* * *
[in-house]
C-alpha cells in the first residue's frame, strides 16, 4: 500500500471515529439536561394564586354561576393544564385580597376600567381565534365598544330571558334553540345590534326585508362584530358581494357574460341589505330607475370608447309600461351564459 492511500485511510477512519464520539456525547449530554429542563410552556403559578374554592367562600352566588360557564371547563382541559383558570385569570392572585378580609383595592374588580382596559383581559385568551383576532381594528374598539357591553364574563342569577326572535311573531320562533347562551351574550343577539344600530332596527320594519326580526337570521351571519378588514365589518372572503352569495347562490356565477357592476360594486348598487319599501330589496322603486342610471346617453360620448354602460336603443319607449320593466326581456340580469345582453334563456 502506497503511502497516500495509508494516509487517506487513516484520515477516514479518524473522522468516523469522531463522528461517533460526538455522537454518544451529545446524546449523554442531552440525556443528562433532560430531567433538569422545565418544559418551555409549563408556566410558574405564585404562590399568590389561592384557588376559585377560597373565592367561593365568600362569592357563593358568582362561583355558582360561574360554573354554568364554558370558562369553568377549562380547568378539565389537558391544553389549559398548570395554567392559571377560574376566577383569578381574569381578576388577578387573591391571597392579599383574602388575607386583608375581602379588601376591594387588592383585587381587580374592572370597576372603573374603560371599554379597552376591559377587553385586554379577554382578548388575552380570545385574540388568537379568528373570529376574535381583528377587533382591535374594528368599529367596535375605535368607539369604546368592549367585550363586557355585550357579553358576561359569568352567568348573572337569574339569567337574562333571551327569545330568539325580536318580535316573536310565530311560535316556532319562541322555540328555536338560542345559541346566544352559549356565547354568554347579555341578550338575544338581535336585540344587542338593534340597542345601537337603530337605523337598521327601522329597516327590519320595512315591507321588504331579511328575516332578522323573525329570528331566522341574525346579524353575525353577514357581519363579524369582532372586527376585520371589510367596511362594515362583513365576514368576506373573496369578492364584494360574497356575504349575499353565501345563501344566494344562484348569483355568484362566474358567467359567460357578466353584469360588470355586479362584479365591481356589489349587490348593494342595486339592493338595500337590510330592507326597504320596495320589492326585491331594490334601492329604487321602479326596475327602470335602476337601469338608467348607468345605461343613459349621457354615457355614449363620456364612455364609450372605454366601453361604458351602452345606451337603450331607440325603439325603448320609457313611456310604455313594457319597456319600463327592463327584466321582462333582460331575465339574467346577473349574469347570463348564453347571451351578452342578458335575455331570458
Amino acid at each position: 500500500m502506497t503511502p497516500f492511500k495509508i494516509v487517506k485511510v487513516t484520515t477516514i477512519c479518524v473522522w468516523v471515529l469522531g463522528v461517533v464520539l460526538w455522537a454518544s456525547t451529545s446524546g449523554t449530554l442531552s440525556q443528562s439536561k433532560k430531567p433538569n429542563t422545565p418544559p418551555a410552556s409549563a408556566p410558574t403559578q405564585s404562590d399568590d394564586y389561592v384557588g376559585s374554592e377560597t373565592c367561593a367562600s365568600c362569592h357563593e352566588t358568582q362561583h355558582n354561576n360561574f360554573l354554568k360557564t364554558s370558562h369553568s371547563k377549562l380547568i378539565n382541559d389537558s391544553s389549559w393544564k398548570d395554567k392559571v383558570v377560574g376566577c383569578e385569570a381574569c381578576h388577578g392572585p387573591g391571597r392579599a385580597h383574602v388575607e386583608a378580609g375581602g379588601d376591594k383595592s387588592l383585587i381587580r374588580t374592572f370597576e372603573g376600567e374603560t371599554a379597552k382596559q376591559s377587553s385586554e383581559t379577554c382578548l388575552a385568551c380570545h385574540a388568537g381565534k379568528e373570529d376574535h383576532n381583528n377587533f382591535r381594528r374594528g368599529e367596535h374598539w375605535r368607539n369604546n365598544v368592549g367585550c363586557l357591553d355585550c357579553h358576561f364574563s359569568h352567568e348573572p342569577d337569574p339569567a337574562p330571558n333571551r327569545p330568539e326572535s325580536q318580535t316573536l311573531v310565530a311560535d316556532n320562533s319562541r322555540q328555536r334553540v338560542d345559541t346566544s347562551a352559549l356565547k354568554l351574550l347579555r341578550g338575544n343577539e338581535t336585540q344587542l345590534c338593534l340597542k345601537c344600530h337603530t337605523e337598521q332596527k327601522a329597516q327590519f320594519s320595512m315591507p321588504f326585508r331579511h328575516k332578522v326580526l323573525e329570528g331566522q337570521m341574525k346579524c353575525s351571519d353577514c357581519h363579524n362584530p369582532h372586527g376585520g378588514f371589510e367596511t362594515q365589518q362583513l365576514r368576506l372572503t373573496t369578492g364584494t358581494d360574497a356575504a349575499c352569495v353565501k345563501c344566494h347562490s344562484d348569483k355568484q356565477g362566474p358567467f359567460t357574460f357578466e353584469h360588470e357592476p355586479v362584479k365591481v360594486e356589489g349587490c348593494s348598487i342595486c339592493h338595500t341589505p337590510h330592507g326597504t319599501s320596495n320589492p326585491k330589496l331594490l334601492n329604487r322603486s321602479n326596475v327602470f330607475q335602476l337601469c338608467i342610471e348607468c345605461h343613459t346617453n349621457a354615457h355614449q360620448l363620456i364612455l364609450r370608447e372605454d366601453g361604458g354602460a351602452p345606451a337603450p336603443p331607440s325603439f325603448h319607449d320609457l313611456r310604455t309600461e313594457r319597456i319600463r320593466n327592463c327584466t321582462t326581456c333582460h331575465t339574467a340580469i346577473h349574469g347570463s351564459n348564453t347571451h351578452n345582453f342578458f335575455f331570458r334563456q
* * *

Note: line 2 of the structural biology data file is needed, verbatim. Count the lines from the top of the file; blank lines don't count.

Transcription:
C-alpha cells in the first residue's frame, strides 16, 4: 500500500471515529439536561394564586354561576393544564385580597376600567381565534365598544330571558334553540345590534326585508362584530358581494357574460341589505330607475370608447309600461351564459 492511500485511510477512519464520539456525547449530554429542563410552556403559578374554592367562600352566588360557564371547563382541559383558570385569570392572585378580609383595592374588580382596559383581559385568551383576532381594528374598539357591553364574563342569577326572535311573531320562533347562551351574550343577539344600530332596527320594519326580526337570521351571519378588514365589518372572503352569495347562490356565477357592476360594486348598487319599501330589496322603486342610471346617453360620448354602460336603443319607449320593466326581456340580469345582453334563456 502506497503511502497516500495509508494516509487517506487513516484520515477516514479518524473522522468516523469522531463522528461517533460526538455522537454518544451529545446524546449523554442531552440525556443528562433532560430531567433538569422545565418544559418551555409549563408556566410558574405564585404562590399568590389561592384557588376559585377560597373565592367561593365568600362569592357563593358568582362561583355558582360561574360554573354554568364554558370558562369553568377549562380547568378539565389537558391544553389549559398548570395554567392559571377560574376566577383569578381574569381578576388577578387573591391571597392579599383574602388575607386583608375581602379588601376591594387588592383585587381587580374592572370597576372603573374603560371599554379597552376591559377587553385586554379577554382578548388575552380570545385574540388568537379568528373570529376574535381583528377587533382591535374594528368599529367596535375605535368607539369604546368592549367585550363586557355585550357579553358576561359569568352567568348573572337569574339569567337574562333571551327569545330568539325580536318580535316573536310565530311560535316556532319562541322555540328555536338560542345559541346566544352559549356565547354568554347579555341578550338575544338581535336585540344587542338593534340597542345601537337603530337605523337598521327601522329597516327590519320595512315591507321588504331579511328575516332578522323573525329570528331566522341574525346579524353575525353577514357581519363579524369582532372586527376585520371589510367596511362594515362583513365576514368576506373573496369578492364584494360574497356575504349575499353565501345563501344566494344562484348569483355568484362566474358567467359567460357578466353584469360588470355586479362584479365591481356589489349587490348593494342595486339592493338595500337590510330592507326597504320596495320589492326585491331594490334601492329604487321602479326596475327602470335602476337601469338608467348607468345605461343613459349621457354615457355614449363620456364612455364609450372605454366601453361604458351602452345606451337603450331607440325603439325603448320609457313611456310604455313594457319597456319600463327592463327584466321582462333582460331575465339574467346577473349574469347570463348564453347571451351578452342578458335575455331570458